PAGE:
Tennis star Bianca Andreescu says she hopes to one day surpass the greatest players of all-time as she prepares to defend her title at this year's US Open.
The 20-year-old became Canada's first-ever grand slam singles champion when she defeated Serena Williams in straight sets at Flushing Meadows last year but the youngster is far from content with her achievements to date.
Her aim is simple: To be the best in the world and to break records in the process.
"I want to surpass Serena [Williams] and her wins. Maybe even Chrissy Evert, who knows? Margaret Court," she told CNN Sport.
"I like to dream big; it gives me more motivation to actually step on the court and continue doing what I'm doing."
On being the best
The youngster has quite some way to go before reaching the levels of Evert, Williams and Court -- who have 18, 23 and 24 titles respectively -- but her US Open win last year showed she's on the right track.
The pressure that follows such a triumph sits comfortably on such young shoulders. After all, as she says, she delivers her best under pressure.
"Everything I do, I always give 150% and I always want to be the best at it," she said. "For my tennis career I put in so much effort and sacrificed a lot, so I want to be the best.
"Surpassing those players would make me the best but whatever God has in store for me."
Return of tennis
Like the rest of the tour, Andreescu has been out of action for a number of weeks with tennis postponed amid the coronavirus pandemic.
However, with restrictions beginning to ease across North America, this year's US Open is scheduled to begin on August 31, and the Canadian is desperate to defend her title.
Many high-profile players have raised concerns about staging the event so soon but Andreescu is confident the tournament will be safe behind closed doors.
"I actually didn't think tennis would come back so soon just because it's such an international sport but, honestly, I'm just super happy to go back there and hopefully defend my title," she said.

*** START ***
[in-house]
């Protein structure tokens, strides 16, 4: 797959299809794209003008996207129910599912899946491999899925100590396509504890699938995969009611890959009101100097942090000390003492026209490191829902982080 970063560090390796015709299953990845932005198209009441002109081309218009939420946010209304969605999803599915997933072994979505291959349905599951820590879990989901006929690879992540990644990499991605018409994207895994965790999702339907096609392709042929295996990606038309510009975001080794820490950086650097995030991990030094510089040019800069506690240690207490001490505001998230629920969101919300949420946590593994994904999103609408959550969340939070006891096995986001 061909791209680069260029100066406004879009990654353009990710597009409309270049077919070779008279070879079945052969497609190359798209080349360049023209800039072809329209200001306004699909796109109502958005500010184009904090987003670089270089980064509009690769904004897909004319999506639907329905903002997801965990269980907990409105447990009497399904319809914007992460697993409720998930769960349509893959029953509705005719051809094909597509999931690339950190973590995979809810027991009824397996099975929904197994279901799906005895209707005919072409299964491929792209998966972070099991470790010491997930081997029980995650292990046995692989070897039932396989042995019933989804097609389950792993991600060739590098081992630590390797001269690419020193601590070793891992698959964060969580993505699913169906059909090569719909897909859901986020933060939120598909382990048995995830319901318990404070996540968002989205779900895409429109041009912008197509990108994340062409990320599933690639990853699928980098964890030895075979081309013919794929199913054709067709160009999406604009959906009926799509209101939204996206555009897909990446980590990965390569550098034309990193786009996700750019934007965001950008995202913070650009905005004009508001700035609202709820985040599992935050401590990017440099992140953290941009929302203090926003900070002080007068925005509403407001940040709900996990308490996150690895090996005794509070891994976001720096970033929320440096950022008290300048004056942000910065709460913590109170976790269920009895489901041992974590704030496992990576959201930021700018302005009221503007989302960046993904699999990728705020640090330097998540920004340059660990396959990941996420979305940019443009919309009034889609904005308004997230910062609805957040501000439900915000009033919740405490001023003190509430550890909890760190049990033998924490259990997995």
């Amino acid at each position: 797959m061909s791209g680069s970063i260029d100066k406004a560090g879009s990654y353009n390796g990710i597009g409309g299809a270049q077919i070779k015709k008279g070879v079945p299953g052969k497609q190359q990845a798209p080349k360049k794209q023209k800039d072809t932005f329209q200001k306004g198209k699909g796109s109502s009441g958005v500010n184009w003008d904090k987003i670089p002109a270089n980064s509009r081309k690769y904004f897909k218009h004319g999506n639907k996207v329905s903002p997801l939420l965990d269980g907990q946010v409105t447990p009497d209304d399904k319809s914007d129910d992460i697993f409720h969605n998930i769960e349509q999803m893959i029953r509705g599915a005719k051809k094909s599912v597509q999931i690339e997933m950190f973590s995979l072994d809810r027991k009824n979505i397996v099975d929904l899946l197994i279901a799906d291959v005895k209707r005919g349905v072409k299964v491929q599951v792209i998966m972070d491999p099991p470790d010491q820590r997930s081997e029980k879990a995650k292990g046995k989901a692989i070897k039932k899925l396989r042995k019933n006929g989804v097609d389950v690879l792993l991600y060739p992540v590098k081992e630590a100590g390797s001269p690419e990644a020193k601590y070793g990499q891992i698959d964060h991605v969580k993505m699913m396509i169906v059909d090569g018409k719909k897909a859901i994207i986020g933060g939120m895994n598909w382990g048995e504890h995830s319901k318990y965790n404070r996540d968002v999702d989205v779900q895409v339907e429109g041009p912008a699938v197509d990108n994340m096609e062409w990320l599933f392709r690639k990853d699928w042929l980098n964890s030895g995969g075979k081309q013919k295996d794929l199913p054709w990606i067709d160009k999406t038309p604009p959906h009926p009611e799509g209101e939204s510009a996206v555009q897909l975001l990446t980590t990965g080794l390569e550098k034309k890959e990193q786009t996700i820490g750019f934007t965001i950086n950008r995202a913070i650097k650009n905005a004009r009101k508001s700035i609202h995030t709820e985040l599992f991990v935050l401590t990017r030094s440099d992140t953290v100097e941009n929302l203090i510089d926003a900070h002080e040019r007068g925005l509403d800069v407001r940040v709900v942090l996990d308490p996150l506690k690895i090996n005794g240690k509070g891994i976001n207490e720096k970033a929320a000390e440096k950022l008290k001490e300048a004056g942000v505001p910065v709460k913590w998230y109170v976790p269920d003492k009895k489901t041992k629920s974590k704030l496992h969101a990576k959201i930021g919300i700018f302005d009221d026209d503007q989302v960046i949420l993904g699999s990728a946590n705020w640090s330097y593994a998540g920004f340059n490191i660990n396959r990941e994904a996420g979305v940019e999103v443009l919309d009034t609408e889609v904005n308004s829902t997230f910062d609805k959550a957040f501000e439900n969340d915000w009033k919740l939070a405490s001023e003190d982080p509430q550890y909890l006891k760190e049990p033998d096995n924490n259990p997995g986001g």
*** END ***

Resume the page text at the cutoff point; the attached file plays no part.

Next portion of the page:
"I know everyone involved is going to do their best to keep everyone as safe as possible. Just looking at all the other sports, I think it's time for tennis to come back."
US Open 2020
Although tennis will be back, it promises to look very different.
Perhaps the biggest change will be the lack of spectators in the stands, something which Andreescu knows will take some getting used to.
Fans played a huge part in her winning her maiden grand slam in 2019, with the majority of the crowd supporting Williams on the night.
As it turned out, the partisan reception was all the motivation she needed.
"Playing in front of the crowd just brings the hype into everything. I would say I perform really good under pressure so I felt the crowd gave me a push," she said, adding that this year's tournament will feel very different.
"There will definitely be people watching at home so it would be good to keep that in the back of our minds."
Last week, New York Gov. Andrew Cuomo announced that "extraordinary precautions" would be in place to ensure safety at the tournament, including "robust testing, additional cleaning, extra locker room space, and dedicated housing and transportation."
However, ensuring families were able to travel with players throughout the entirety of the tournament was a major factor in players agreeing to the plans, according to WTA President Micky Lawler.
"Coming over would have been a big commitment because you're here for three to four weeks. So being here with just one person was a non-starter for people with families, so it ended up in a better place for those players that expressed concerns," Lawler told CNN Sport.
The decision to permit more people in a player's entourage appeared to satisfy the needs of star players such as Williams, who has now stated her intention to participate.
Her inclusion, along with defending champion Andreescu, was a huge boost to organizers.
"She [Williams] is an iconic athlete beyond tennis. Her voice carries tremendous influence, so to get an endorsement from Serena was very important, it was huge," added Lawler, saying the WTA would continue working closely with its medical partners to ensure players safety.
All being well, Lawler hopes the US Open will be a symbol of hope for tennis but admits the current schedule is far from perfect.
Initial plans for the tournament had no space for mixed doubles, wheelchair tennis or the junior competition, but it appears the United States Tennis Association (USTA) may reassess the inclusion of wheelchair tennis after heavy criticism.
"This is a really difficult balancing act and the easiest thing would have been to say 'let's just call it quits and forget about 2020'," she said.
"But that would have come at a massive cost to everyone -- players, tournaments and the whole sport.
"So kudos to the USTA for working this hard to come up with a plan that offers a great opportunity to a lot of people. Is it a perfect plan? Absolutely not."